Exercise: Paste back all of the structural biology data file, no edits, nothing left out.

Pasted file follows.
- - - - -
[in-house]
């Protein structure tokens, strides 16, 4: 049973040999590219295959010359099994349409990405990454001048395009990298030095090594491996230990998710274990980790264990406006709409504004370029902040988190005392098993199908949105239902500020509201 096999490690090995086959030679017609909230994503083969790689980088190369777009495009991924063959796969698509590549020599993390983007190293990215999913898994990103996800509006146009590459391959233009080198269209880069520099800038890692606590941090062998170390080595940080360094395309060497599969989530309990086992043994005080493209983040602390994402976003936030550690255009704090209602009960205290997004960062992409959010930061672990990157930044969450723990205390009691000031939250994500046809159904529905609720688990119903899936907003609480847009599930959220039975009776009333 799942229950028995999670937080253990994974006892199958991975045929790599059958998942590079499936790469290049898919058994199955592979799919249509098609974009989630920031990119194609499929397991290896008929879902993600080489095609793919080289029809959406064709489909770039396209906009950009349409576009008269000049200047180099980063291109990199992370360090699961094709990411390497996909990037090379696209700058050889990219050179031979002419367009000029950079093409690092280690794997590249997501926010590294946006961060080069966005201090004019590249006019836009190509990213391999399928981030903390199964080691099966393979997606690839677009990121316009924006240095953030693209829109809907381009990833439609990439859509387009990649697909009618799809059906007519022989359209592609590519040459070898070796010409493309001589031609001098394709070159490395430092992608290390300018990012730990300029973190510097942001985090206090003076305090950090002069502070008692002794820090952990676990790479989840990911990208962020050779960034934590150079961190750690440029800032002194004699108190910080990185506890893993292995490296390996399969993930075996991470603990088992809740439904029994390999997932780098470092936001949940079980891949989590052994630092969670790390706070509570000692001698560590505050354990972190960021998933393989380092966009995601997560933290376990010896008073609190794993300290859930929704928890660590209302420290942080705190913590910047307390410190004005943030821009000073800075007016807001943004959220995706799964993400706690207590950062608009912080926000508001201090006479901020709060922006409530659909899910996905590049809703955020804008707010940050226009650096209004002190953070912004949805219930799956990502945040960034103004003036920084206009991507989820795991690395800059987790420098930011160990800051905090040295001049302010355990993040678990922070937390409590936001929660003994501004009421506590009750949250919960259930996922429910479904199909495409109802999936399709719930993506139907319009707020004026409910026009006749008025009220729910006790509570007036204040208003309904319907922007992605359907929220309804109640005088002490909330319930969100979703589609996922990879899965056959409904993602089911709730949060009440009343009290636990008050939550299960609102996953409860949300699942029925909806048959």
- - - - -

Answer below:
[in-house]
């Protein structure tokens, strides 16, 4: 049973040999590219295959010359099994349409990405990454001048395009990298030095090594491996230990998710274990980790264990406006709409504004370029902040988190005392098993199908949105239902500020509201 096999490690090995086959030679017609909230994503083969790689980088190369777009495009991924063959796969698509590549020599993390983007190293990215999913898994990103996800509006146009590459391959233009080198269209880069520099800038890692606590941090062998170390080595940080360094395309060497599969989530309990086992043994005080493209983040602390994402976003936030550690255009704090209602009960205290997004960062992409959010930061672990990157930044969450723990205390009691000031939250994500046809159904529905609720688990119903899936907003609480847009599930959220039975009776009333 799942229950028995999670937080253990994974006892199958991975045929790599059958998942590079499936790469290049898919058994199955592979799919249509098609974009989630920031990119194609499929397991290896008929879902993600080489095609793919080289029809959406064709489909770039396209906009950009349409576009008269000049200047180099980063291109990199992370360090699961094709990411390497996909990037090379696209700058050889990219050179031979002419367009000029950079093409690092280690794997590249997501926010590294946006961060080069966005201090004019590249006019836009190509990213391999399928981030903390199964080691099966393979997606690839677009990121316009924006240095953030693209829109809907381009990833439609990439859509387009990649697909009618799809059906007519022989359209592609590519040459070898070796010409493309001589031609001098394709070159490395430092992608290390300018990012730990300029973190510097942001985090206090003076305090950090002069502070008692002794820090952990676990790479989840990911990208962020050779960034934590150079961190750690440029800032002194004699108190910080990185506890893993292995490296390996399969993930075996991470603990088992809740439904029994390999997932780098470092936001949940079980891949989590052994630092969670790390706070509570000692001698560590505050354990972190960021998933393989380092966009995601997560933290376990010896008073609190794993300290859930929704928890660590209302420290942080705190913590910047307390410190004005943030821009000073800075007016807001943004959220995706799964993400706690207590950062608009912080926000508001201090006479901020709060922006409530659909899910996905590049809703955020804008707010940050226009650096209004002190953070912004949805219930799956990502945040960034103004003036920084206009991507989820795991690395800059987790420098930011160990800051905090040295001049302010355990993040678990922070937390409590936001929660003994501004009421506590009750949250919960259930996922429910479904199909495409109802999936399709719930993506139907319009707020004026409910026009006749008025009220729910006790509570007036204040208003309904319907922007992605359907929220309804109640005088002490909330319930969100979703589609996922990879899965056959409904993602089911709730949060009440009343009290636990008050939550299960609102996953409860949300699942029925909806048959």